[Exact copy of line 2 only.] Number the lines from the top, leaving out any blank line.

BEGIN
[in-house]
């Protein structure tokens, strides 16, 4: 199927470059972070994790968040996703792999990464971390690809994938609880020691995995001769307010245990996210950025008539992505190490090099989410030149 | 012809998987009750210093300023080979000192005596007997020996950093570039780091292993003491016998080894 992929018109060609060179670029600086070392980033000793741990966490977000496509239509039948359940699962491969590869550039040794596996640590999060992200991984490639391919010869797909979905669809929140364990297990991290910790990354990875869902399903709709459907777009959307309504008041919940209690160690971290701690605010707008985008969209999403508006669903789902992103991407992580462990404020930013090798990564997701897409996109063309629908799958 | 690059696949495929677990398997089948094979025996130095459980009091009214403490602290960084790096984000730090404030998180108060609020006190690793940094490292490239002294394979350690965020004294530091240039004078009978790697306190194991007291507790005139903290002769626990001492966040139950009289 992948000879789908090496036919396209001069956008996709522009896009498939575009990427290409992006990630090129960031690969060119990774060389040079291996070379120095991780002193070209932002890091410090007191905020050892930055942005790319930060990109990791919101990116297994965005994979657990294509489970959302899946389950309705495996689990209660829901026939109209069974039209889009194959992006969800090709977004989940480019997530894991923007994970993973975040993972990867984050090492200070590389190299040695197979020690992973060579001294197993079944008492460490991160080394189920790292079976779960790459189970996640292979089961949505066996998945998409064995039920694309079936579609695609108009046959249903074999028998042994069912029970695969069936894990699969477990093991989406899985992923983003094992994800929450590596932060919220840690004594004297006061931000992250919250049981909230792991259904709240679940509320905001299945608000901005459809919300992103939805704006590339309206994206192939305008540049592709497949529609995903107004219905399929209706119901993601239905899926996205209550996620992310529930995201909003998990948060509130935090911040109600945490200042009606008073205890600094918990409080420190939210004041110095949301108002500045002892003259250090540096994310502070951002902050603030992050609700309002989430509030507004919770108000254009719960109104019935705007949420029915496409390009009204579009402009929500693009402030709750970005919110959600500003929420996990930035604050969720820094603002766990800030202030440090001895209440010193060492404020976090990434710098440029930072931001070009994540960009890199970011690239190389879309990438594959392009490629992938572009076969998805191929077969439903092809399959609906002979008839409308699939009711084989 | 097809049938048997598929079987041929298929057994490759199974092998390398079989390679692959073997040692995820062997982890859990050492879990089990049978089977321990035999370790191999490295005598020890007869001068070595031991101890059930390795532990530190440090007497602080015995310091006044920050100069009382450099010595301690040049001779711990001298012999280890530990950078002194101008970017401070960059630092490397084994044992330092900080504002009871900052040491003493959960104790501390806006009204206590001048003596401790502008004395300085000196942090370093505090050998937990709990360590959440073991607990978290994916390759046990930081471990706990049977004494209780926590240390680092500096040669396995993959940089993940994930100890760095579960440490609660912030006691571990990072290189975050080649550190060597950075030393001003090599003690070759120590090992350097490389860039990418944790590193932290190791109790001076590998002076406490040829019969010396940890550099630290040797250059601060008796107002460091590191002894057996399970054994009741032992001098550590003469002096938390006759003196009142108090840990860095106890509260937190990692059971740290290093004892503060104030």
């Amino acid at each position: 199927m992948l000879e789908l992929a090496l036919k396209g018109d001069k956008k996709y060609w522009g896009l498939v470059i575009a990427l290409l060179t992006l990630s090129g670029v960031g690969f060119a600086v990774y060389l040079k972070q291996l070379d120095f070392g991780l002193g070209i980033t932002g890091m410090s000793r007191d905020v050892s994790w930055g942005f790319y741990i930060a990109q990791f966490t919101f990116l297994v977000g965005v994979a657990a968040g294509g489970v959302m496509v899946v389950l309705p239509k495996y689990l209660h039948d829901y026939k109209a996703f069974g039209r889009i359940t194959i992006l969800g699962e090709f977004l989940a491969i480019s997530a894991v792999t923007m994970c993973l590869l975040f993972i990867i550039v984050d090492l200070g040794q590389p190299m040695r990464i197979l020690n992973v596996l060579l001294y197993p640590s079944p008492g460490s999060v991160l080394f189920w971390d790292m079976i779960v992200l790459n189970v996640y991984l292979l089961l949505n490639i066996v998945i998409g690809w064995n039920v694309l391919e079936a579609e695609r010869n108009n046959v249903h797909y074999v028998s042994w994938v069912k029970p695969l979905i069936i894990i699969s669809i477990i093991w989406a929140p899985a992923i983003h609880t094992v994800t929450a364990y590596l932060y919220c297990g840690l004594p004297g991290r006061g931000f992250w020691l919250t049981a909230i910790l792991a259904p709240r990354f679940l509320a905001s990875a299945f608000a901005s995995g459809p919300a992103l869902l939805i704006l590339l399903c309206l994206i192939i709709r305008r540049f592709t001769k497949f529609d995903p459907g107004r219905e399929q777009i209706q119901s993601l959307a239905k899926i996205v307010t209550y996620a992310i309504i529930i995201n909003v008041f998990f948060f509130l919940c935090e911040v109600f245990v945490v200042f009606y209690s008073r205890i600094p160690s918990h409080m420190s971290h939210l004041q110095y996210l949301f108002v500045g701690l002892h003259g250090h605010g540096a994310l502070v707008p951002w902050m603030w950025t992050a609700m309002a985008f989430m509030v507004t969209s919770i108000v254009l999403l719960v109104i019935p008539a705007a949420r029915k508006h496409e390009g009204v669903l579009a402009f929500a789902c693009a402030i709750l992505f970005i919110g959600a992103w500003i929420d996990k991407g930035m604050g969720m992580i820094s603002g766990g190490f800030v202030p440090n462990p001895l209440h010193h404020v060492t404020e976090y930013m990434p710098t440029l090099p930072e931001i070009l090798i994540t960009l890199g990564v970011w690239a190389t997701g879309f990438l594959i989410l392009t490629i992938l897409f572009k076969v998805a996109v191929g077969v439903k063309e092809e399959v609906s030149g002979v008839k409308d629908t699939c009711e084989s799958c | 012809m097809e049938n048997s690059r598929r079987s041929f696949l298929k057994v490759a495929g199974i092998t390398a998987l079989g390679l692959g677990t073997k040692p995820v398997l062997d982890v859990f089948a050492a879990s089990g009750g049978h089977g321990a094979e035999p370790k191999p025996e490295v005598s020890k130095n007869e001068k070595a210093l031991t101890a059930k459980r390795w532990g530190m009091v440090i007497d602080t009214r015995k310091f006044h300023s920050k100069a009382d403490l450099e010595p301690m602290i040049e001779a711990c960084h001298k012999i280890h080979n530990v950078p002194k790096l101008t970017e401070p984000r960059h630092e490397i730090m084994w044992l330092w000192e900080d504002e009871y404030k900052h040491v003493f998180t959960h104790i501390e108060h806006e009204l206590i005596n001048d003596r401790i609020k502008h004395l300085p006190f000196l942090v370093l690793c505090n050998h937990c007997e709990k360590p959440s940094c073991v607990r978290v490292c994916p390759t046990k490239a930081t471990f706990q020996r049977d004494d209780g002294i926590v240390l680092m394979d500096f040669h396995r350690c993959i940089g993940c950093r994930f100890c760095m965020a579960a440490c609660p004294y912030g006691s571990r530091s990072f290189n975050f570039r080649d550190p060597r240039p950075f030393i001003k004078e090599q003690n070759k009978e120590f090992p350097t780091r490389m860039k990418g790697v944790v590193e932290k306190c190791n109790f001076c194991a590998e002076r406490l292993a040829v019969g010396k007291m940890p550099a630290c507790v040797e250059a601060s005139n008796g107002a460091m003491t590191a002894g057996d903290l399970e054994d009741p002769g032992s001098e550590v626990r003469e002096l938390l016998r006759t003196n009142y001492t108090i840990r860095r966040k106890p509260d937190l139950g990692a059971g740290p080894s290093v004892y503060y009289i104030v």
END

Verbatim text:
């Protein structure tokens, strides 16, 4: 199927470059972070994790968040996703792999990464971390690809994938609880020691995995001769307010245990996210950025008539992505190490090099989410030149 | 012809998987009750210093300023080979000192005596007997020996950093570039780091292993003491016998080894 992929018109060609060179670029600086070392980033000793741990966490977000496509239509039948359940699962491969590869550039040794596996640590999060992200991984490639391919010869797909979905669809929140364990297990991290910790990354990875869902399903709709459907777009959307309504008041919940209690160690971290701690605010707008985008969209999403508006669903789902992103991407992580462990404020930013090798990564997701897409996109063309629908799958 | 690059696949495929677990398997089948094979025996130095459980009091009214403490602290960084790096984000730090404030998180108060609020006190690793940094490292490239002294394979350690965020004294530091240039004078009978790697306190194991007291507790005139903290002769626990001492966040139950009289 992948000879789908090496036919396209001069956008996709522009896009498939575009990427290409992006990630090129960031690969060119990774060389040079291996070379120095991780002193070209932002890091410090007191905020050892930055942005790319930060990109990791919101990116297994965005994979657990294509489970959302899946389950309705495996689990209660829901026939109209069974039209889009194959992006969800090709977004989940480019997530894991923007994970993973975040993972990867984050090492200070590389190299040695197979020690992973060579001294197993079944008492460490991160080394189920790292079976779960790459189970996640292979089961949505066996998945998409064995039920694309079936579609695609108009046959249903074999028998042994069912029970695969069936894990699969477990093991989406899985992923983003094992994800929450590596932060919220840690004594004297006061931000992250919250049981909230792991259904709240679940509320905001299945608000901005459809919300992103939805704006590339309206994206192939305008540049592709497949529609995903107004219905399929209706119901993601239905899926996205209550996620992310529930995201909003998990948060509130935090911040109600945490200042009606008073205890600094918990409080420190939210004041110095949301108002500045002892003259250090540096994310502070951002902050603030992050609700309002989430509030507004919770108000254009719960109104019935705007949420029915496409390009009204579009402009929500693009402030709750970005919110959600500003929420996990930035604050969720820094603002766990800030202030440090001895209440010193060492404020976090990434710098440029930072931001070009994540960009890199970011690239190389879309990438594959392009490629992938572009076969998805191929077969439903092809399959609906002979008839409308699939009711084989 | 097809049938048997598929079987041929298929057994490759199974092998390398079989390679692959073997040692995820062997982890859990050492879990089990049978089977321990035999370790191999490295005598020890007869001068070595031991101890059930390795532990530190440090007497602080015995310091006044920050100069009382450099010595301690040049001779711990001298012999280890530990950078002194101008970017401070960059630092490397084994044992330092900080504002009871900052040491003493959960104790501390806006009204206590001048003596401790502008004395300085000196942090370093505090050998937990709990360590959440073991607990978290994916390759046990930081471990706990049977004494209780926590240390680092500096040669396995993959940089993940994930100890760095579960440490609660912030006691571990990072290189975050080649550190060597950075030393001003090599003690070759120590090992350097490389860039990418944790590193932290190791109790001076590998002076406490040829019969010396940890550099630290040797250059601060008796107002460091590191002894057996399970054994009741032992001098550590003469002096938390006759003196009142108090840990860095106890509260937190990692059971740290290093004892503060104030």